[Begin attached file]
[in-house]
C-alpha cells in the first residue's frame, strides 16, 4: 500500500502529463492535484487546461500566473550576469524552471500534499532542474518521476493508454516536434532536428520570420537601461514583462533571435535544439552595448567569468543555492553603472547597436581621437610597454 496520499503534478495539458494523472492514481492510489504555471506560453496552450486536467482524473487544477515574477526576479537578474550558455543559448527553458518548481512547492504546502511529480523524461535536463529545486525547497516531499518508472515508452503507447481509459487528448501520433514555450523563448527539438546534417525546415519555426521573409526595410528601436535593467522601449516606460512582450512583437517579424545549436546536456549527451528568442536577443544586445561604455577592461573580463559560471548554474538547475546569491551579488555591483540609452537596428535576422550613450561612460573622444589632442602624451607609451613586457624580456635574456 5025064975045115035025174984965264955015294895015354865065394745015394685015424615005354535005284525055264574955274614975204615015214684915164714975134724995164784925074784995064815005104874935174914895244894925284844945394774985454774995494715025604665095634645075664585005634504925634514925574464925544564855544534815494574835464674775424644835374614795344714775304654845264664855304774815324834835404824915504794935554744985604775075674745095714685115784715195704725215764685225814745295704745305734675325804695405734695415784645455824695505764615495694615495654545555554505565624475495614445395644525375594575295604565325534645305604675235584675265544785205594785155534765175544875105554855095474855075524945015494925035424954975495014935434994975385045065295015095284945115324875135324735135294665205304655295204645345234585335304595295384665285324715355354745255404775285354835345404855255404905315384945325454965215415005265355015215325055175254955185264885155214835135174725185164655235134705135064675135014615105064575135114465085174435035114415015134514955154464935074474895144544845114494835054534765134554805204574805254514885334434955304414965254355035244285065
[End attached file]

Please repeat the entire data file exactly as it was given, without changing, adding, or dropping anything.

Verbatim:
[in-house]
C-alpha cells in the first residue's frame, strides 16, 4: 500500500502529463492535484487546461500566473550576469524552471500534499532542474518521476493508454516536434532536428520570420537601461514583462533571435535544439552595448567569468543555492553603472547597436581621437610597454 496520499503534478495539458494523472492514481492510489504555471506560453496552450486536467482524473487544477515574477526576479537578474550558455543559448527553458518548481512547492504546502511529480523524461535536463529545486525547497516531499518508472515508452503507447481509459487528448501520433514555450523563448527539438546534417525546415519555426521573409526595410528601436535593467522601449516606460512582450512583437517579424545549436546536456549527451528568442536577443544586445561604455577592461573580463559560471548554474538547475546569491551579488555591483540609452537596428535576422550613450561612460573622444589632442602624451607609451613586457624580456635574456 5025064975045115035025174984965264955015294895015354865065394745015394685015424615005354535005284525055264574955274614975204615015214684915164714975134724995164784925074784995064815005104874935174914895244894925284844945394774985454774995494715025604665095634645075664585005634504925634514925574464925544564855544534815494574835464674775424644835374614795344714775304654845264664855304774815324834835404824915504794935554744985604775075674745095714685115784715195704725215764685225814745295704745305734675325804695405734695415784645455824695505764615495694615495654545555554505565624475495614445395644525375594575295604565325534645305604675235584675265544785205594785155534765175544875105554855095474855075524945015494925035424954975495014935434994975385045065295015095284945115324875135324735135294665205304655295204645345234585335304595295384665285324715355354745255404775285354835345404855255404905315384945325454965215415005265355015215325055175254955185264885155214835135174725185164655235134705135064675135014615105064575135114465085174435035114415015134514955154464935074474895144544845114494835054534765134554805204574805254514885334434955304414965254355035244285065